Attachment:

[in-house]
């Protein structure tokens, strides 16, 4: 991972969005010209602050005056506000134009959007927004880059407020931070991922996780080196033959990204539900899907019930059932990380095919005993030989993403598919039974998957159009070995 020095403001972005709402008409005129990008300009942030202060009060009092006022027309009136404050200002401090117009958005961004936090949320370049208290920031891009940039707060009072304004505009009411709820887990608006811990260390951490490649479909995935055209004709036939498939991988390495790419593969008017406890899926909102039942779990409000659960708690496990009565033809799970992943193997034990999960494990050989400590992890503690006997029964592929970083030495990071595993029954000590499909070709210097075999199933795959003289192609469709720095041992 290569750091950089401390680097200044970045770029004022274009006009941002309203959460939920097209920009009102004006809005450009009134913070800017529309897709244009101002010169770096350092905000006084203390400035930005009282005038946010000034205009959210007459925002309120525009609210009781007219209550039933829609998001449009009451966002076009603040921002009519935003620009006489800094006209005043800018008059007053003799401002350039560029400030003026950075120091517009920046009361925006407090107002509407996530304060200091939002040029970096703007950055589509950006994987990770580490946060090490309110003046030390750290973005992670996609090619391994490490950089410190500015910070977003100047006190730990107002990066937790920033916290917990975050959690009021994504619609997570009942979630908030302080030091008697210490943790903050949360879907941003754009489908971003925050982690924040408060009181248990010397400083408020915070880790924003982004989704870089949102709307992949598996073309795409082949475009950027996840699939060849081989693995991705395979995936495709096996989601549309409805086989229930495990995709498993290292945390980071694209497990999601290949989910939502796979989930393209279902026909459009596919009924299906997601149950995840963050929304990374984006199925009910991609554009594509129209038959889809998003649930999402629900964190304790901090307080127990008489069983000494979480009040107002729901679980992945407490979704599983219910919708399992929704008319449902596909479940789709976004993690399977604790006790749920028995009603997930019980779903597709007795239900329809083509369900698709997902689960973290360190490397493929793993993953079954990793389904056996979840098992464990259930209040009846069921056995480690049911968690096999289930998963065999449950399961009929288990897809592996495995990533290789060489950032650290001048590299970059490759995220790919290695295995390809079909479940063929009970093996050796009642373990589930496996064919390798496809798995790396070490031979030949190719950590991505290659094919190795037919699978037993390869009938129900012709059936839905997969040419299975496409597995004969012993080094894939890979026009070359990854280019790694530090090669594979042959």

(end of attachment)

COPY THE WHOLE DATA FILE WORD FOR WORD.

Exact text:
[in-house]
């Protein structure tokens, strides 16, 4: 991972969005010209602050005056506000134009959007927004880059407020931070991922996780080196033959990204539900899907019930059932990380095919005993030989993403598919039974998957159009070995 020095403001972005709402008409005129990008300009942030202060009060009092006022027309009136404050200002401090117009958005961004936090949320370049208290920031891009940039707060009072304004505009009411709820887990608006811990260390951490490649479909995935055209004709036939498939991988390495790419593969008017406890899926909102039942779990409000659960708690496990009565033809799970992943193997034990999960494990050989400590992890503690006997029964592929970083030495990071595993029954000590499909070709210097075999199933795959003289192609469709720095041992 290569750091950089401390680097200044970045770029004022274009006009941002309203959460939920097209920009009102004006809005450009009134913070800017529309897709244009101002010169770096350092905000006084203390400035930005009282005038946010000034205009959210007459925002309120525009609210009781007219209550039933829609998001449009009451966002076009603040921002009519935003620009006489800094006209005043800018008059007053003799401002350039560029400030003026950075120091517009920046009361925006407090107002509407996530304060200091939002040029970096703007950055589509950006994987990770580490946060090490309110003046030390750290973005992670996609090619391994490490950089410190500015910070977003100047006190730990107002990066937790920033916290917990975050959690009021994504619609997570009942979630908030302080030091008697210490943790903050949360879907941003754009489908971003925050982690924040408060009181248990010397400083408020915070880790924003982004989704870089949102709307992949598996073309795409082949475009950027996840699939060849081989693995991705395979995936495709096996989601549309409805086989229930495990995709498993290292945390980071694209497990999601290949989910939502796979989930393209279902026909459009596919009924299906997601149950995840963050929304990374984006199925009910991609554009594509129209038959889809998003649930999402629900964190304790901090307080127990008489069983000494979480009040107002729901679980992945407490979704599983219910919708399992929704008319449902596909479940789709976004993690399977604790006790749920028995009603997930019980779903597709007795239900329809083509369900698709997902689960973290360190490397493929793993993953079954990793389904056996979840098992464990259930209040009846069921056995480690049911968690096999289930998963065999449950399961009929288990897809592996495995990533290789060489950032650290001048590299970059490759995220790919290695295995390809079909479940063929009970093996050796009642373990589930496996064919390798496809798995790396070490031979030949190719950590991505290659094919190795037919699978037993390869009938129900012709059936839905997969040419299975496409597995004969012993080094894939890979026009070359990854280019790694530090090669594979042959």